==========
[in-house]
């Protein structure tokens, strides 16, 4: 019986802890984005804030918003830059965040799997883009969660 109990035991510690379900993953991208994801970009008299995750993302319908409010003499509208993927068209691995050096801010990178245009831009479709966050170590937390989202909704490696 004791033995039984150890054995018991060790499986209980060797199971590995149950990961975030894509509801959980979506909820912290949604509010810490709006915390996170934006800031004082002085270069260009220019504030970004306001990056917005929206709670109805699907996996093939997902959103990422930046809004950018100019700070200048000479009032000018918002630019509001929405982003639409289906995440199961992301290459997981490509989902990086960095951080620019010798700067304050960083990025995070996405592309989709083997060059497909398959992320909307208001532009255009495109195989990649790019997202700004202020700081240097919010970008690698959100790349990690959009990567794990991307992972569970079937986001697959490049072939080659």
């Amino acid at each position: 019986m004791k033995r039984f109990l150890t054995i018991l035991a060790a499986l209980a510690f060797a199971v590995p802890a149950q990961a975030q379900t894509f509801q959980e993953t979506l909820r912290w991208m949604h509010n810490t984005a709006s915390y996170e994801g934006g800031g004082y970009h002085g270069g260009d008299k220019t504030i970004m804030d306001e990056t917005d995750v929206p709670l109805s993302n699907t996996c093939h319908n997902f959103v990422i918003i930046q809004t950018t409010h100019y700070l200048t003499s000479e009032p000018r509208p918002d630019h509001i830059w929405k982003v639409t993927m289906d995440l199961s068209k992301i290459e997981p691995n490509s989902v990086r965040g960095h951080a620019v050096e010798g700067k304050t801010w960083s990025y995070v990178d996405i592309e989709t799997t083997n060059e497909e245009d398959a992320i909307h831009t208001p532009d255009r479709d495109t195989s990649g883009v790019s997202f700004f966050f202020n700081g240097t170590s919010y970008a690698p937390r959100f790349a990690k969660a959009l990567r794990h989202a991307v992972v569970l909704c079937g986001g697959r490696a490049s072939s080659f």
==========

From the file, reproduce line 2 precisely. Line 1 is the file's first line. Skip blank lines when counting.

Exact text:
């Protein structure tokens, strides 16, 4: 019986802890984005804030918003830059965040799997883009969660 109990035991510690379900993953991208994801970009008299995750993302319908409010003499509208993927068209691995050096801010990178245009831009479709966050170590937390989202909704490696 004791033995039984150890054995018991060790499986209980060797199971590995149950990961975030894509509801959980979506909820912290949604509010810490709006915390996170934006800031004082002085270069260009220019504030970004306001990056917005929206709670109805699907996996093939997902959103990422930046809004950018100019700070200048000479009032000018918002630019509001929405982003639409289906995440199961992301290459997981490509989902990086960095951080620019010798700067304050960083990025995070996405592309989709083997060059497909398959992320909307208001532009255009495109195989990649790019997202700004202020700081240097919010970008690698959100790349990690959009990567794990991307992972569970079937986001697959490049072939080659």